Academic journal article Philosophy Today

Death, Life; War, Peace: The Human Basis of Universal Normative Identification

Academic journal article Philosophy Today

Death, Life; War, Peace: The Human Basis of Universal Normative Identification

Article excerpt

Two photographs serve as metonyms for the peace movement that preceded the invasion of Iraq and the illegal assault itself. The first, taken at the massive protest in New York City on February 15, 2003, shows a pregnant woman holding a sign that read, "Power is in Giving Life."1 The second, which received global distribution in the mass media, emerged in the days following the end of the military phase of the invasion and showed twelve year old AIi Ismael Abbas, his arms blown off by an American missile, his head bandaged and flesh burned, his life-giving parents absent, having been killed in the strike. The peace movement was generally derided in the popular press, when it was mentioned at all, while the anonymous airborne killers and maimers of Abbas and his family were celebrated as heroes. What is problematic is that a significant number of ordinary citizens seemed able to both identify with the invading force and with the plight of young Abbas, a victim of those very forces.

This problem is made more complex by the fact that the end of the peace movement as a mass mobilization in the belligerent countries can be precisely correlated to the moment of invasion. The scale of opposition to the war (especially in Britain) prior to its outbreak and the majority support for it after it had begun means that a significant number of opponents must have switched their view once soldiers set foot on Iraqi soil. The problem runs deeper than explaining this shift of opinion, however. For once the major military operation was concluded, headlines were dominated by the picture of Abbas, and the worldwide outpouring of offers of assistance means that many people who supported the war now wanted to help the young boy whose harm was caused by the very attack his Western sympathizers supported. I am not a statistician, but the scale of the shift of public opinion must mean that there was a subset of war supporters who were initially opposed, then switched their opinion, and then were moved to help the young victim of Anglo-American aggression. This radical oscillation of political opinion raises very deep questions about the causes of what I will call normative identification. By normative identification I mean the ability of people to consider other beings as deserving of moral regard, where moral regard means not only (as in Kantian inspired theories) concern with the dignity of people as rational beings, but also concern for them as embodied beings capable of suffering harm and deserving of material conditions which promote their integral well-being.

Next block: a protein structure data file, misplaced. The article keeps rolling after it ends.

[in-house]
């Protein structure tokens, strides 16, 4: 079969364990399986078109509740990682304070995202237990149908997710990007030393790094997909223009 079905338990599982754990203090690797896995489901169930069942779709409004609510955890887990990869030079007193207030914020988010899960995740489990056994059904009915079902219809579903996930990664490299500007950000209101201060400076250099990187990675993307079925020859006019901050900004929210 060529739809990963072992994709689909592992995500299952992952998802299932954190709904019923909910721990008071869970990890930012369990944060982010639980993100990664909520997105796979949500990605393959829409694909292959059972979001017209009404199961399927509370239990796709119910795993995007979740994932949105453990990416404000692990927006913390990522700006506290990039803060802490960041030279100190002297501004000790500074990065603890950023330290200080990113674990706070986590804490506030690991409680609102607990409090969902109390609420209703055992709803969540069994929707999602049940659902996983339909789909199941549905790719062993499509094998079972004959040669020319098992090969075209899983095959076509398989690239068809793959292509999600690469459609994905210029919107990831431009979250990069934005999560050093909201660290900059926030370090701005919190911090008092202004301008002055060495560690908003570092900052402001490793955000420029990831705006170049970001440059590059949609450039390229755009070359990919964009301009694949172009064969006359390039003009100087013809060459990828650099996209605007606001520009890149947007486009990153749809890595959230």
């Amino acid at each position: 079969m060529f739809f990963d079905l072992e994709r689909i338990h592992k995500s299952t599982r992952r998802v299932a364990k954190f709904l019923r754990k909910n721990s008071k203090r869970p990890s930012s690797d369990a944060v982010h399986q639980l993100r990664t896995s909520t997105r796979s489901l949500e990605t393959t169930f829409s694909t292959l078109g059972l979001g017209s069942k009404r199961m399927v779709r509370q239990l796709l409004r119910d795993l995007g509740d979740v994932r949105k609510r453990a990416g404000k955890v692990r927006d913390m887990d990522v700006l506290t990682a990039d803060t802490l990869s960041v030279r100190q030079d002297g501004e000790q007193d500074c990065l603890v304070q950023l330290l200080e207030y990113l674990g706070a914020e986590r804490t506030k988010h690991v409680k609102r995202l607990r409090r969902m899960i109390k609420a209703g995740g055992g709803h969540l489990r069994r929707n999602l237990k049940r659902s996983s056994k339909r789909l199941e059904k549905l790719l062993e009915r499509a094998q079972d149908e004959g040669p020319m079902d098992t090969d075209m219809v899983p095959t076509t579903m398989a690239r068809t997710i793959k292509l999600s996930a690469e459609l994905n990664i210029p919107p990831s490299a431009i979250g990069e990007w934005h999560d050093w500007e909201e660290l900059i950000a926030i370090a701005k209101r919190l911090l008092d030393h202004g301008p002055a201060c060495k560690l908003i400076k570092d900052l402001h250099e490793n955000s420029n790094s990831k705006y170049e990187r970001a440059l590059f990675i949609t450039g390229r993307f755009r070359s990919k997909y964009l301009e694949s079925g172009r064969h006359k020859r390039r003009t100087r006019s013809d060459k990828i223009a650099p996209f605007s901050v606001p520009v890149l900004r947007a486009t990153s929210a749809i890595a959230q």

A cursory examination of the evidence from the polls might suggest a pessimistic conclusion, to wit, that the complexity of the world outstrips most people's capacity to make sense of events and maintain a coherent worldview in light of constantly shifting geo-political realities.2 A closer examination of the causes of normative identification might yield a less hopeless assessment. A full examination of those causes would go beyond the scope of the present essay, as it would require an empirical examination of the control and dissemination of information in the mass media and the social-psychological processes through which citizens assimilate it. I will confine myself to an examination of the philosophical side of the problem, namely, the foundational presuppositions that structure the scope of normative identification. I will address the specific questions of what presuppositions determine the range of normative identification and whether there is one presupposition that would make possible a universal form of normative identification embracing human life as such.

This essay will be divided in two sections. In the first section I will examine the complexity of empirical identity in general. I will attempt to isolate the grounds for normative identification in a dialectical relationship between empirical identity and systems of value. The first section will thus clarify the meaning of normative identity and explain why it is capable of narrower or wider scope. …

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